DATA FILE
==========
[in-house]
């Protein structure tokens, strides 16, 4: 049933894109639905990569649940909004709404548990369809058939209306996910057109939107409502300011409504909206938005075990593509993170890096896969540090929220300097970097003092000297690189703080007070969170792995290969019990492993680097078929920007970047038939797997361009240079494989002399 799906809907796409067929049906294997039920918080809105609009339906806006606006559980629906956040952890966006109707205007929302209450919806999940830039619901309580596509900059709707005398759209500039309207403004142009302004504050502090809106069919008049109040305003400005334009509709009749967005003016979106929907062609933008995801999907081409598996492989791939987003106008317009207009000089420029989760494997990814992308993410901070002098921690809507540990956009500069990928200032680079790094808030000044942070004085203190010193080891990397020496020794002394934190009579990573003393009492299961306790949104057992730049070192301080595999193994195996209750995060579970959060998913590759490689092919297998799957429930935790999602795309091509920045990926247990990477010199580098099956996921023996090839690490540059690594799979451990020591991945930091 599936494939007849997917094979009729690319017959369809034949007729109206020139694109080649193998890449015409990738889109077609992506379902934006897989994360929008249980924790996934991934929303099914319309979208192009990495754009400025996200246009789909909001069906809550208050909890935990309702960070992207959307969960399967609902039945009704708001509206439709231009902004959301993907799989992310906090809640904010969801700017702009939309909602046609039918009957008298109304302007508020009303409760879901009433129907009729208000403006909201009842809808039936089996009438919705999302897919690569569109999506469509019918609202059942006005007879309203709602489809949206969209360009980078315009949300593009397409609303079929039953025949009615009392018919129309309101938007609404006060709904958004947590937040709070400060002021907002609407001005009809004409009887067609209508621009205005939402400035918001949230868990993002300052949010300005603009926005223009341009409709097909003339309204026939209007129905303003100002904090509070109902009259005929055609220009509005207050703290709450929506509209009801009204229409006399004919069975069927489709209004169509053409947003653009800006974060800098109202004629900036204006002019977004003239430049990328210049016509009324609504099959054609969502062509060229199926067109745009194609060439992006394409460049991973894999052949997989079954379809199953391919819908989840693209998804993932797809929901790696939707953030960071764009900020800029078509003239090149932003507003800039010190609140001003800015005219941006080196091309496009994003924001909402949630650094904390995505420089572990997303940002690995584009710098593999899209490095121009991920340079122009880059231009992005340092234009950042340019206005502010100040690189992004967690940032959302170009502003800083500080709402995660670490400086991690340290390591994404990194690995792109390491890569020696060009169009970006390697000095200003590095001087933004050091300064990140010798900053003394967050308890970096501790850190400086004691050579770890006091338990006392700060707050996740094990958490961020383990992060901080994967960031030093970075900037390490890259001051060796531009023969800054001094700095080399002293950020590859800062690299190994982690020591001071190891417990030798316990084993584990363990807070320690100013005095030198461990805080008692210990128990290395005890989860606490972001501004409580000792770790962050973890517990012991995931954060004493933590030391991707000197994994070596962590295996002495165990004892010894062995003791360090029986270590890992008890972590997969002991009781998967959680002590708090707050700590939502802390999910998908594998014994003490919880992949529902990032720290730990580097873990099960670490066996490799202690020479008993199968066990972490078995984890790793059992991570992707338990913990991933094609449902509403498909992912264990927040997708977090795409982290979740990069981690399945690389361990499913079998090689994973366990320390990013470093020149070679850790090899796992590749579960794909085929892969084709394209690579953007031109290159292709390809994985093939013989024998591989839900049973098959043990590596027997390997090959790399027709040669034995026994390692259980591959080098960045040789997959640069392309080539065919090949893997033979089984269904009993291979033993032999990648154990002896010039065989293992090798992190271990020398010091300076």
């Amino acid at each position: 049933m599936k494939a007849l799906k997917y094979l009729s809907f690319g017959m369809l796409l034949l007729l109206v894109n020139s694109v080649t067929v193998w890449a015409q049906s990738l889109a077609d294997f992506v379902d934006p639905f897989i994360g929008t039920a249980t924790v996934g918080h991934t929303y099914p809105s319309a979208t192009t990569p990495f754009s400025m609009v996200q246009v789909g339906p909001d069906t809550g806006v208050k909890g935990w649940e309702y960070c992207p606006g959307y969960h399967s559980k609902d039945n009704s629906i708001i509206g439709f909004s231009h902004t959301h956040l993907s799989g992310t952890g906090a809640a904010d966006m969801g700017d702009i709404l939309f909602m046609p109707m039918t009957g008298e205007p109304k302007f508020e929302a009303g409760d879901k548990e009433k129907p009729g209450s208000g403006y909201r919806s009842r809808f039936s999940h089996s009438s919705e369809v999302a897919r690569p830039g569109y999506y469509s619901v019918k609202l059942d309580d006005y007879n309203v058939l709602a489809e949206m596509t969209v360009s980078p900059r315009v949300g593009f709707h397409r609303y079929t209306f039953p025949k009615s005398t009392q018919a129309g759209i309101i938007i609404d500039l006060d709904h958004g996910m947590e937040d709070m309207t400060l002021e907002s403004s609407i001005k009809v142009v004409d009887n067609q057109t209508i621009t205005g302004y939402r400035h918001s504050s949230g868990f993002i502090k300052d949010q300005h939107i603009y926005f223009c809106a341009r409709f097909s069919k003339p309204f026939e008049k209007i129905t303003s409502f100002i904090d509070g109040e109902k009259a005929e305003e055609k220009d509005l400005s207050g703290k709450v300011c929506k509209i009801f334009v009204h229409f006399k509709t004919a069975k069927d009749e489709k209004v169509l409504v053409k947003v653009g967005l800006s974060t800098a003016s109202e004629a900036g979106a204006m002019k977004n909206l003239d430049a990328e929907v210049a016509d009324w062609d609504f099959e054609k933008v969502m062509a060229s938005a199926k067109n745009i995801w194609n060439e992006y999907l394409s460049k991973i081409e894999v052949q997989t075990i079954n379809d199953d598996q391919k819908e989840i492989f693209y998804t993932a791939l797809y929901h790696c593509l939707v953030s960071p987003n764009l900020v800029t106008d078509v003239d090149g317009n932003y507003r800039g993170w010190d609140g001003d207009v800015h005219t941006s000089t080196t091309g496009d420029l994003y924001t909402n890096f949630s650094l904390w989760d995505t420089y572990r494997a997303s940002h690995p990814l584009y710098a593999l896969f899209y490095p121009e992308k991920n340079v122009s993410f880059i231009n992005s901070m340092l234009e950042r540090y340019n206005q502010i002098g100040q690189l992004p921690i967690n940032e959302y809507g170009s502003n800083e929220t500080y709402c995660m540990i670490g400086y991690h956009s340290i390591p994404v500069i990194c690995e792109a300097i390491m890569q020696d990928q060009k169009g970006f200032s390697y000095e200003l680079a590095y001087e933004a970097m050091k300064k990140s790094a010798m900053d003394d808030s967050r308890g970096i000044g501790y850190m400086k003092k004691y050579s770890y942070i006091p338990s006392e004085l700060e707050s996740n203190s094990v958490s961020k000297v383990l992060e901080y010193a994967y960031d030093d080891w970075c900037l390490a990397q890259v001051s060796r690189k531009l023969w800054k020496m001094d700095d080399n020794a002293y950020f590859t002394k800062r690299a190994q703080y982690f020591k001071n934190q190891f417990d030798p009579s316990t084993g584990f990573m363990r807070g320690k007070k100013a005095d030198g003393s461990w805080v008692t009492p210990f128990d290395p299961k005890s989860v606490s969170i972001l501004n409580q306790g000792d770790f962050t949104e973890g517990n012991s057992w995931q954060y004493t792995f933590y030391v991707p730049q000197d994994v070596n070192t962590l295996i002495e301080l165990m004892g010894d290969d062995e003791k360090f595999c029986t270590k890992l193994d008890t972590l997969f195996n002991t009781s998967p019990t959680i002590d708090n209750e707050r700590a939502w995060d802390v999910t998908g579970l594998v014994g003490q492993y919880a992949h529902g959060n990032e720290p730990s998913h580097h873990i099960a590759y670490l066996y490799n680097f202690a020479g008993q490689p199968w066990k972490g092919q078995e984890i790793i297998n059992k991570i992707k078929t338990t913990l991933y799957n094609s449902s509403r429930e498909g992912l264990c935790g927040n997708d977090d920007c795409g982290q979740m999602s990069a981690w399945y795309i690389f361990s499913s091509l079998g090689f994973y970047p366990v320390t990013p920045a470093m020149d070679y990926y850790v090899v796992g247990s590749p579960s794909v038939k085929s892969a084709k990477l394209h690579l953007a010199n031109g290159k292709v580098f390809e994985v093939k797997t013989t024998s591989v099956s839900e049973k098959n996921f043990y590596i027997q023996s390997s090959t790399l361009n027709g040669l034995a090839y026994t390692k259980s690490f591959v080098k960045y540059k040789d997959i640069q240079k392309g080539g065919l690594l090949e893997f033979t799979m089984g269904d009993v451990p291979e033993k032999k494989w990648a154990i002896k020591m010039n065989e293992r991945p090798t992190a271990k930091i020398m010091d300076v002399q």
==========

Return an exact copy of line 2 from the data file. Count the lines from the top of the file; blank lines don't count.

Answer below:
């Protein structure tokens, strides 16, 4: 049933894109639905990569649940909004709404548990369809058939209306996910057109939107409502300011409504909206938005075990593509993170890096896969540090929220300097970097003092000297690189703080007070969170792995290969019990492993680097078929920007970047038939797997361009240079494989002399 799906809907796409067929049906294997039920918080809105609009339906806006606006559980629906956040952890966006109707205007929302209450919806999940830039619901309580596509900059709707005398759209500039309207403004142009302004504050502090809106069919008049109040305003400005334009509709009749967005003016979106929907062609933008995801999907081409598996492989791939987003106008317009207009000089420029989760494997990814992308993410901070002098921690809507540990956009500069990928200032680079790094808030000044942070004085203190010193080891990397020496020794002394934190009579990573003393009492299961306790949104057992730049070192301080595999193994195996209750995060579970959060998913590759490689092919297998799957429930935790999602795309091509920045990926247990990477010199580098099956996921023996090839690490540059690594799979451990020591991945930091 599936494939007849997917094979009729690319017959369809034949007729109206020139694109080649193998890449015409990738889109077609992506379902934006897989994360929008249980924790996934991934929303099914319309979208192009990495754009400025996200246009789909909001069906809550208050909890935990309702960070992207959307969960399967609902039945009704708001509206439709231009902004959301993907799989992310906090809640904010969801700017702009939309909602046609039918009957008298109304302007508020009303409760879901009433129907009729208000403006909201009842809808039936089996009438919705999302897919690569569109999506469509019918609202059942006005007879309203709602489809949206969209360009980078315009949300593009397409609303079929039953025949009615009392018919129309309101938007609404006060709904958004947590937040709070400060002021907002609407001005009809004409009887067609209508621009205005939402400035918001949230868990993002300052949010300005603009926005223009341009409709097909003339309204026939209007129905303003100002904090509070109902009259005929055609220009509005207050703290709450929506509209009801009204229409006399004919069975069927489709209004169509053409947003653009800006974060800098109202004629900036204006002019977004003239430049990328210049016509009324609504099959054609969502062509060229199926067109745009194609060439992006394409460049991973894999052949997989079954379809199953391919819908989840693209998804993932797809929901790696939707953030960071764009900020800029078509003239090149932003507003800039010190609140001003800015005219941006080196091309496009994003924001909402949630650094904390995505420089572990997303940002690995584009710098593999899209490095121009991920340079122009880059231009992005340092234009950042340019206005502010100040690189992004967690940032959302170009502003800083500080709402995660670490400086991690340290390591994404990194690995792109390491890569020696060009169009970006390697000095200003590095001087933004050091300064990140010798900053003394967050308890970096501790850190400086004691050579770890006091338990006392700060707050996740094990958490961020383990992060901080994967960031030093970075900037390490890259001051060796531009023969800054001094700095080399002293950020590859800062690299190994982690020591001071190891417990030798316990084993584990363990807070320690100013005095030198461990805080008692210990128990290395005890989860606490972001501004409580000792770790962050973890517990012991995931954060004493933590030391991707000197994994070596962590295996002495165990004892010894062995003791360090029986270590890992008890972590997969002991009781998967959680002590708090707050700590939502802390999910998908594998014994003490919880992949529902990032720290730990580097873990099960670490066996490799202690020479008993199968066990972490078995984890790793059992991570992707338990913990991933094609449902509403498909992912264990927040997708977090795409982290979740990069981690399945690389361990499913079998090689994973366990320390990013470093020149070679850790090899796992590749579960794909085929892969084709394209690579953007031109290159292709390809994985093939013989024998591989839900049973098959043990590596027997390997090959790399027709040669034995026994390692259980591959080098960045040789997959640069392309080539065919090949893997033979089984269904009993291979033993032999990648154990002896010039065989293992090798992190271990020398010091300076």